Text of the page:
Thursday, October 11, 2018

When Beth Fuller took part in a Creators of Peace Circle in 2014 in Wingham, regional NSW, a lot of the content resonated with her personal values. She then trained as a Circle facilitator, keen to share the information within the community.

Then, Beth moved north to the Kempsey area, and took the time to ‘sit’ with the knowledge she had gained. In 2017, the time was finally right to offer her first Peace Circle, with Ada Mackay as co-facilitator. She also signed up to do courses at the University of the Third Age (U3A) in Kempsey.

The University charges a $5 enrolment fee for courses and provides community venues for classes, which are facilitated by volunteers with expertise in their subject. Participants are all in their early to mid-fifties and older, with plenty of life experience.

‘Here, I felt I had found the right community,’ Beth said as she reflected on her reasons for looking to U3A as a channel for delivering a Circle. ‘Creators of Peace was a natural fit for a community that would engage, dialogue and actively participate.’

 U3A participants, with Beth Fuller (standing, third from left). 

U3A participants, with Beth Fuller (standing, third from left). 

Beth registered Peace Circles as a course under the University, and ran the first Circle in February this year, once weekly over a period of seven weeks. There were nine women and one man in the Circle, and their collective response, at the end of the Circle, was that they had ‘rich conversations that otherwise wouldn’t be had.’

The interest this Circle generated led Beth to offer a second one, in which she had four repeat participants from her February Circle, including the man, and a couple of new members. The second Circle was run over two half-days and Beth changed the format slightly. This half-day timing, she felt, allowed conversations to flow more naturally than in the weekly sessions. As most of the group were revisiting the Peace Circle experience, she also combined some of the separate ‘gathering points’ that provide a structure for storytelling and sharing through the course of a Circle.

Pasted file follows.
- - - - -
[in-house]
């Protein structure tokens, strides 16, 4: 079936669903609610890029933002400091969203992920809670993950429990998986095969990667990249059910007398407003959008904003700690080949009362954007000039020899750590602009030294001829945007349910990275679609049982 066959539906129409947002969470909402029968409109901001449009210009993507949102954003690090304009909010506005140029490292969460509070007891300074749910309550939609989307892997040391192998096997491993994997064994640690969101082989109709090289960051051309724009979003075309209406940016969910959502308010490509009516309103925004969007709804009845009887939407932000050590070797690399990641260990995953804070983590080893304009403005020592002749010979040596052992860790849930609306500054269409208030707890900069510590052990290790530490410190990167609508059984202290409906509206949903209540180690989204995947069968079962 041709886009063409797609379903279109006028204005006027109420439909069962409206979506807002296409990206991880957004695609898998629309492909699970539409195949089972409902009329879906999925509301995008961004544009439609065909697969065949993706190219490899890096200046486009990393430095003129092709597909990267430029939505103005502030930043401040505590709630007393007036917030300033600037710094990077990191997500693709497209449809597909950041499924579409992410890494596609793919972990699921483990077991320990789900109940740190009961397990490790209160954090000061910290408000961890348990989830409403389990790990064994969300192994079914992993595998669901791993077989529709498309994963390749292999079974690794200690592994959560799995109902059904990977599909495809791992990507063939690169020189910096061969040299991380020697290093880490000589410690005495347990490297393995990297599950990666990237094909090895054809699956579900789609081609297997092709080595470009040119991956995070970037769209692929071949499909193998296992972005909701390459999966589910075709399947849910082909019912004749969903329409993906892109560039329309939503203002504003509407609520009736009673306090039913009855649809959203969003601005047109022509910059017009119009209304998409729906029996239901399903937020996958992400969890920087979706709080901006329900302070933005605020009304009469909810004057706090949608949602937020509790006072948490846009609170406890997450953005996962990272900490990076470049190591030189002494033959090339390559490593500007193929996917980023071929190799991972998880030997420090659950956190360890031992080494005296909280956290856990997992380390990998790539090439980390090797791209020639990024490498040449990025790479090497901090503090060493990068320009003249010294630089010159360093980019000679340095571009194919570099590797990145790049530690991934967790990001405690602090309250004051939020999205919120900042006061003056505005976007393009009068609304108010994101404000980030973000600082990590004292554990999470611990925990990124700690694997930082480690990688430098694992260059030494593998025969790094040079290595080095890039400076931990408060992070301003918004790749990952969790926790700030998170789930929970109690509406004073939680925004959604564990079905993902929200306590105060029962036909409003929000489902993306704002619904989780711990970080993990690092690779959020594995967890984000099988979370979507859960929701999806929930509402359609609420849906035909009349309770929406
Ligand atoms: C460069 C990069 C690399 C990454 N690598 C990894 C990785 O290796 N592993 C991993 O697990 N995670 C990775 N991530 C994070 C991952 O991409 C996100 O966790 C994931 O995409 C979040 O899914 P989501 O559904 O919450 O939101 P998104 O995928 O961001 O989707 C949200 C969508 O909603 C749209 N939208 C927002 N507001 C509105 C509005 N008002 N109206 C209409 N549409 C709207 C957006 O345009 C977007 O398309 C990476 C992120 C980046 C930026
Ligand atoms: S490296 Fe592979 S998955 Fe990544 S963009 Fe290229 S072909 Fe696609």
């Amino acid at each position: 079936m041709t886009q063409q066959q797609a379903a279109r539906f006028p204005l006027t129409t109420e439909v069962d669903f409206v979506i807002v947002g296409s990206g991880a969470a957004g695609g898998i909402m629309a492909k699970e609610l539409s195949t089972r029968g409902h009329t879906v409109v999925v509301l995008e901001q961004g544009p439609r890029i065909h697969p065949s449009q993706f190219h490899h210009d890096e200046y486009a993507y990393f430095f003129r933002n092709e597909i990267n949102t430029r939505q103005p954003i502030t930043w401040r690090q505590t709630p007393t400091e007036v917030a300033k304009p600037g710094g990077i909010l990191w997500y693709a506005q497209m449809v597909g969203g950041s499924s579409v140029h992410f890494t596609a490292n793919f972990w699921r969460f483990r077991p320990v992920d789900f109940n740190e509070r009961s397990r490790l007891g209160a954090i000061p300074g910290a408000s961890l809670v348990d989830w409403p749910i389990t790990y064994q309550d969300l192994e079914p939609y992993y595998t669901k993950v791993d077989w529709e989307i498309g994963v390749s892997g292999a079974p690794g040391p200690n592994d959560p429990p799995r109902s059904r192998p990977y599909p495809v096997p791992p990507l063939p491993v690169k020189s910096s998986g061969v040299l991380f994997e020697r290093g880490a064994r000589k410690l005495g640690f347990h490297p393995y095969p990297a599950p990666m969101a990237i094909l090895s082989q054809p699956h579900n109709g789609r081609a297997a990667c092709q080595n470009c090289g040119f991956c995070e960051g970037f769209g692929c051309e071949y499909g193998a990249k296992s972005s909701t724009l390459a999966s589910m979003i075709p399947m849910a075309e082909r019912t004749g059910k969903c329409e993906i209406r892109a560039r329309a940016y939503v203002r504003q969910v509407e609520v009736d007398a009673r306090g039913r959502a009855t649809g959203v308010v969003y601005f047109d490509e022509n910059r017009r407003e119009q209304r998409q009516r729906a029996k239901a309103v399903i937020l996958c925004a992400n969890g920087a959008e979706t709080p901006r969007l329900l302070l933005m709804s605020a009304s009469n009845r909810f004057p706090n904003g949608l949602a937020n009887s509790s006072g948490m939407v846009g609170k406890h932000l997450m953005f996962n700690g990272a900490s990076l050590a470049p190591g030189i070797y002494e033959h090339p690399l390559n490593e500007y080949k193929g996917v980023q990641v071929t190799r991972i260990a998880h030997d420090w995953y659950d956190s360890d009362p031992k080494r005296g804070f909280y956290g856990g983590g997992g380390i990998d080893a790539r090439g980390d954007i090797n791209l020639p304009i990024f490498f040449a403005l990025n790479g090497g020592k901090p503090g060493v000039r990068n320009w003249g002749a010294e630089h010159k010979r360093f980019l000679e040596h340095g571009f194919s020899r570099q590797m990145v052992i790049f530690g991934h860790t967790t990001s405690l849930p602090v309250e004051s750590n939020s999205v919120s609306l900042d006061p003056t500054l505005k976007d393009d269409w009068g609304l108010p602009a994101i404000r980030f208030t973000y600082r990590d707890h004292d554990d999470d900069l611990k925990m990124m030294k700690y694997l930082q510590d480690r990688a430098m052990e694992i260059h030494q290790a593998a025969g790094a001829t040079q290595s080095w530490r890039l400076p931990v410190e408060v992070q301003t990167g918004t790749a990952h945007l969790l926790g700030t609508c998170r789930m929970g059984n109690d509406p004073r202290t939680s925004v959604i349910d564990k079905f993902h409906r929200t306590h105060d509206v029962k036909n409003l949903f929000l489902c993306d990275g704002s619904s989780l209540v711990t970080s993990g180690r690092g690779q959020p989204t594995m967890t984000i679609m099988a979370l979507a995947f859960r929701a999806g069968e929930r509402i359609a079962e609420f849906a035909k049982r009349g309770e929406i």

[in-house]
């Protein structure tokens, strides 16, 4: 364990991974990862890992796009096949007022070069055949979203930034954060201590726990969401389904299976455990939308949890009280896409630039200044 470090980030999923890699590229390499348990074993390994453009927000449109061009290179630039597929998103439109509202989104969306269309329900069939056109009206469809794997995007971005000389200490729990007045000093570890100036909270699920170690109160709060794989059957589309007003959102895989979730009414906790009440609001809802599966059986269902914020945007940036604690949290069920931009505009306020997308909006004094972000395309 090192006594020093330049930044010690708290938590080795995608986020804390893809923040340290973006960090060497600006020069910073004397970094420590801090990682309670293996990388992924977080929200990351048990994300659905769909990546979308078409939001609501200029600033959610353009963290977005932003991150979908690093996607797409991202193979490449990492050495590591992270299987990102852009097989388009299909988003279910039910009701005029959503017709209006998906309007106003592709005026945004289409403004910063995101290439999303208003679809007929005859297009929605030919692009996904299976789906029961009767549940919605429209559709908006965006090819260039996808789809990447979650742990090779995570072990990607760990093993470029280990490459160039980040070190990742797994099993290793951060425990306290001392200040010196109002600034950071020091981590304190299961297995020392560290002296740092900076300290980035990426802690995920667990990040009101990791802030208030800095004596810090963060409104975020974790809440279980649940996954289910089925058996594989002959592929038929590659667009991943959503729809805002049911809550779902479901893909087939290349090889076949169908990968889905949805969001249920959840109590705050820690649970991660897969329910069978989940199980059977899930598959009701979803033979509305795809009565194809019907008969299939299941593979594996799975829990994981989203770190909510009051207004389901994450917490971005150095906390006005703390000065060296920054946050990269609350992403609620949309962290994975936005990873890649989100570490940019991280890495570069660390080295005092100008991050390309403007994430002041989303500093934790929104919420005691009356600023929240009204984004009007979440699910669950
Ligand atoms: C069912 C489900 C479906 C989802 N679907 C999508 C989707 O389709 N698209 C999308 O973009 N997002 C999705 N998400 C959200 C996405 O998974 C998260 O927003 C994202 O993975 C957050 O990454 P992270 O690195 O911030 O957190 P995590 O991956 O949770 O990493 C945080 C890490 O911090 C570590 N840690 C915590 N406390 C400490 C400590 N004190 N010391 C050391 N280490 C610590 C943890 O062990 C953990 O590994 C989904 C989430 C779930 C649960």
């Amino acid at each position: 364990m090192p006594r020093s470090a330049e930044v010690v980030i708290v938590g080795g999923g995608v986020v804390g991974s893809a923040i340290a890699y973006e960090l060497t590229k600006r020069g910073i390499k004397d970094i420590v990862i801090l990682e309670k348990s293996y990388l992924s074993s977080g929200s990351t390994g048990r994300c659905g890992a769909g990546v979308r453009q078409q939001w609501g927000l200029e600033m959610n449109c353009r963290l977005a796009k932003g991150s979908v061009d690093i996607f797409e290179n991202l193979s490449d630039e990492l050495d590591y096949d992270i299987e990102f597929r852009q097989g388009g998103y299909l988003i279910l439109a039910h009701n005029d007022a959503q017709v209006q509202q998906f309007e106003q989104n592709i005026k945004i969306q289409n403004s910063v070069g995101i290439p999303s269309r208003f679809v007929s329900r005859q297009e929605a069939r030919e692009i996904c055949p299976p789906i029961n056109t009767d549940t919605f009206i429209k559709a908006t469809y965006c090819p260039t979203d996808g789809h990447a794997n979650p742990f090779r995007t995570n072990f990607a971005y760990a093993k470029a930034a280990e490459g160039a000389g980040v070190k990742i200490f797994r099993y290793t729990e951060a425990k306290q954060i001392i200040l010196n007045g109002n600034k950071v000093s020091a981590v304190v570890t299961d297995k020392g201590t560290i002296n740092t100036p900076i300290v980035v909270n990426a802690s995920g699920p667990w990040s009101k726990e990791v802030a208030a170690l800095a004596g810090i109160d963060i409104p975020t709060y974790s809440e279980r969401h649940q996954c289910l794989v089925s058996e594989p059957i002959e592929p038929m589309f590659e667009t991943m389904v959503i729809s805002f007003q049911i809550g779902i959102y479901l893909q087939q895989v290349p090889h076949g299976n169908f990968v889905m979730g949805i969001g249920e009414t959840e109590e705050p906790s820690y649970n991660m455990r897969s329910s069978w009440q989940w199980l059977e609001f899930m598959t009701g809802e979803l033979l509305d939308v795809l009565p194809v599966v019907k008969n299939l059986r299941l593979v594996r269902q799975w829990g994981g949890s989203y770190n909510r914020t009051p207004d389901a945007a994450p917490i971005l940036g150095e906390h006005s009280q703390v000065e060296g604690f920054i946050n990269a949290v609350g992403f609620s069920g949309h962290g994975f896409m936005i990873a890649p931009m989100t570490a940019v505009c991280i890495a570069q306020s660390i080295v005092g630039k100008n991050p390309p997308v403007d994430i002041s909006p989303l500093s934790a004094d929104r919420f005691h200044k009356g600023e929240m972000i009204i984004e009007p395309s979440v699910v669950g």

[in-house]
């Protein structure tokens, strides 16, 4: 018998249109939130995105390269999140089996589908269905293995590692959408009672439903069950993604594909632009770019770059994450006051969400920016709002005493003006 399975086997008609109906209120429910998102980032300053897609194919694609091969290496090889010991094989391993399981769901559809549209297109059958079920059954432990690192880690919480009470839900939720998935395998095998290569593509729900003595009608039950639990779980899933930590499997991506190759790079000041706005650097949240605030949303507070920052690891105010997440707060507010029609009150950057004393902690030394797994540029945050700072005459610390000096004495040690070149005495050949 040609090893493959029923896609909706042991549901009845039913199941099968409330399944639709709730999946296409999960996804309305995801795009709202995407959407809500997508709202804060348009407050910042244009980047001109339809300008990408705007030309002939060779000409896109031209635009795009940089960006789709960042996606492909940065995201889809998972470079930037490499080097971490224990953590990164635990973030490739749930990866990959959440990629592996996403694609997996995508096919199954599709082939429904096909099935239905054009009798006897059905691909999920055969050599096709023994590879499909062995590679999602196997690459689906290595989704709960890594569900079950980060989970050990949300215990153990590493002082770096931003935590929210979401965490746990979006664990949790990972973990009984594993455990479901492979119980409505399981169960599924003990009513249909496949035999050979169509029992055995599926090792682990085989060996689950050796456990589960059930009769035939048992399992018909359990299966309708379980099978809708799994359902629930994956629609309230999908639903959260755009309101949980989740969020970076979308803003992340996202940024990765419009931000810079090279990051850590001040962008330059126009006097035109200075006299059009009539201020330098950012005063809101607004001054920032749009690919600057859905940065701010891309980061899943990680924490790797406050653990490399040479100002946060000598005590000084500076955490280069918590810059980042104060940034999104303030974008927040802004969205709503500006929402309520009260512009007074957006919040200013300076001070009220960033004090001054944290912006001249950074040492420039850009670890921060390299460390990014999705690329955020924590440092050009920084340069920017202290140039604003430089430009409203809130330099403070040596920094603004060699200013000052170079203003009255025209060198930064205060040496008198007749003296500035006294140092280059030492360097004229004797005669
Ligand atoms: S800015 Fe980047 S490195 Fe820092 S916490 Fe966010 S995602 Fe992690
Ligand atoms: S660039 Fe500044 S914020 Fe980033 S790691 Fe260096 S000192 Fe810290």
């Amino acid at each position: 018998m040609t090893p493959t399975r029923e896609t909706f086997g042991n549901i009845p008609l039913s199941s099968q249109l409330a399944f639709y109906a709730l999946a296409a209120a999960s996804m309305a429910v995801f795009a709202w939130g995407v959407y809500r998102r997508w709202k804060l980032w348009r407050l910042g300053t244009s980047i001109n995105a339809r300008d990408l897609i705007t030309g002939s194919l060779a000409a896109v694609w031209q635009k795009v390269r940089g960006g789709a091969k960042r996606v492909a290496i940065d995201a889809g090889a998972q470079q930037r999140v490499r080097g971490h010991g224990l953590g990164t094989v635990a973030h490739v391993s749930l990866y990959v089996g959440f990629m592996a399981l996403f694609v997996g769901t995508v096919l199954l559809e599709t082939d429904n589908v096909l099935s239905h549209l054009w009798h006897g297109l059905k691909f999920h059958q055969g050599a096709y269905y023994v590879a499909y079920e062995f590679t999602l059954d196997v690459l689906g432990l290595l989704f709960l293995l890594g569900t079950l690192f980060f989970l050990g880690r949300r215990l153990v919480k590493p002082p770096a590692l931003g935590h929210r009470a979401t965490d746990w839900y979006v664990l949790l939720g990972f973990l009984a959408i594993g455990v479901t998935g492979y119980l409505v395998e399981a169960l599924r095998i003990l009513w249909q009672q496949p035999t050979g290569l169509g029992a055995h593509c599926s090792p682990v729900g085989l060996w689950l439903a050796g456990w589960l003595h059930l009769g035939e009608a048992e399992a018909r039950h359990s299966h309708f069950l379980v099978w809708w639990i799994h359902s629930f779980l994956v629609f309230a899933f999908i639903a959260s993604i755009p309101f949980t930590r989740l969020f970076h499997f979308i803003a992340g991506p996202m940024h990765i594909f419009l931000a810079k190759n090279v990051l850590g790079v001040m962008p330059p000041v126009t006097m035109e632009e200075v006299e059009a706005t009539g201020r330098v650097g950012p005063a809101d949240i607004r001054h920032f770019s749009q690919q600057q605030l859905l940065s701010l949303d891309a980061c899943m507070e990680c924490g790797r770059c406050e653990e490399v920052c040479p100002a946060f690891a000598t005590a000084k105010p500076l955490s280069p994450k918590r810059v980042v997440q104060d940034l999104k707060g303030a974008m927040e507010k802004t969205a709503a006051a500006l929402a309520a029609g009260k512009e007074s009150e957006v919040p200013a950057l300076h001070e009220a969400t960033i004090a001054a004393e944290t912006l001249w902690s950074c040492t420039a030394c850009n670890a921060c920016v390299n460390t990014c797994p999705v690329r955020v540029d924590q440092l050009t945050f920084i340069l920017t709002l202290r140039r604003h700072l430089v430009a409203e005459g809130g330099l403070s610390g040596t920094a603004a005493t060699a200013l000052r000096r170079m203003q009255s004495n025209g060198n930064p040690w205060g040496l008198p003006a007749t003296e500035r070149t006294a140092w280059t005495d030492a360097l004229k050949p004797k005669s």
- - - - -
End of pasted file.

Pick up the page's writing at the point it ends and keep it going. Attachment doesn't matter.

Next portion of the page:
These Peace Circles also differ from others in that Beth has been the sole facilitator, due to a lack of trained facilitators in the area. Beth adapted some of the ‘rules’ of a traditional Creators of Peace Circle to suit her participants. Often, she sees herself as ‘a traffic controller’ when the gathering points generate discussion. She has used photographs from magazines to substitute for the ‘photo language’ cards and often sets ‘homework’ like asking people to consider how they would apply peace in life situations and report back at the next meeting.

The male participant, who is divorced, said, ‘I can understand now why things didn’t go the way I expected’ in his marriage. He had never sat down with women before and had these deep conversations. The telling of his story was very important to him, and he rang Beth several times beforehand to get it right!

Beth is continuing to foster these connections by holding monthly meetings, three so far. The group has made a commitment to continue in 2019. In these gatherings, she explained, ‘everyone meets, has a cuppa and a discussion’ using the format similar to the monthly meetings of Creators of Peace networks in the Auburn and Hills areas of  Sydney. In one meeting, discussion centred on sustainability and ethical living, minimalism, and maintaining connections within community.

‘This is the joy I find in Creators of Peace,’ said Beth. ‘The opportunity of introducing threads relevant to women, which people can pull together in their own lives.’ – Zohra Aly